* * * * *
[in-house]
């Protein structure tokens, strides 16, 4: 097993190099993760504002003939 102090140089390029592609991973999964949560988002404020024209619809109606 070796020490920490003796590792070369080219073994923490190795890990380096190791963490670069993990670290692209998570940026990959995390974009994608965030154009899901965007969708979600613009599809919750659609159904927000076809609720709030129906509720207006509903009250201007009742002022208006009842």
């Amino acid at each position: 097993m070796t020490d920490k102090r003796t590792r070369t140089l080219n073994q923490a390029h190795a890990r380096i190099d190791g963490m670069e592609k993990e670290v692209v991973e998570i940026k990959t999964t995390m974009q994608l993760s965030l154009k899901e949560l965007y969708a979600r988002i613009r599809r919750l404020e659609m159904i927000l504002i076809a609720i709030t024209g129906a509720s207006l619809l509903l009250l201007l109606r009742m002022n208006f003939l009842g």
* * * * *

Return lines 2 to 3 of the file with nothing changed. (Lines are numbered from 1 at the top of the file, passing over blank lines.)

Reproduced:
């Protein structure tokens, strides 16, 4: 097993190099993760504002003939 102090140089390029592609991973999964949560988002404020024209619809109606 070796020490920490003796590792070369080219073994923490190795890990380096190791963490670069993990670290692209998570940026990959995390974009994608965030154009899901965007969708979600613009599809919750659609159904927000076809609720709030129906509720207006509903009250201007009742002022208006009842």
């Amino acid at each position: 097993m070796t020490d920490k102090r003796t590792r070369t140089l080219n073994q923490a390029h190795a890990r380096i190099d190791g963490m670069e592609k993990e670290v692209v991973e998570i940026k990959t999964t995390m974009q994608l993760s965030l154009k899901e949560l965007y969708a979600r988002i613009r599809r919750l404020e659609m159904i927000l504002i076809a609720i709030t024209g129906a509720s207006l619809l509903l009250l201007l109606r009742m002022n208006f003939l009842g």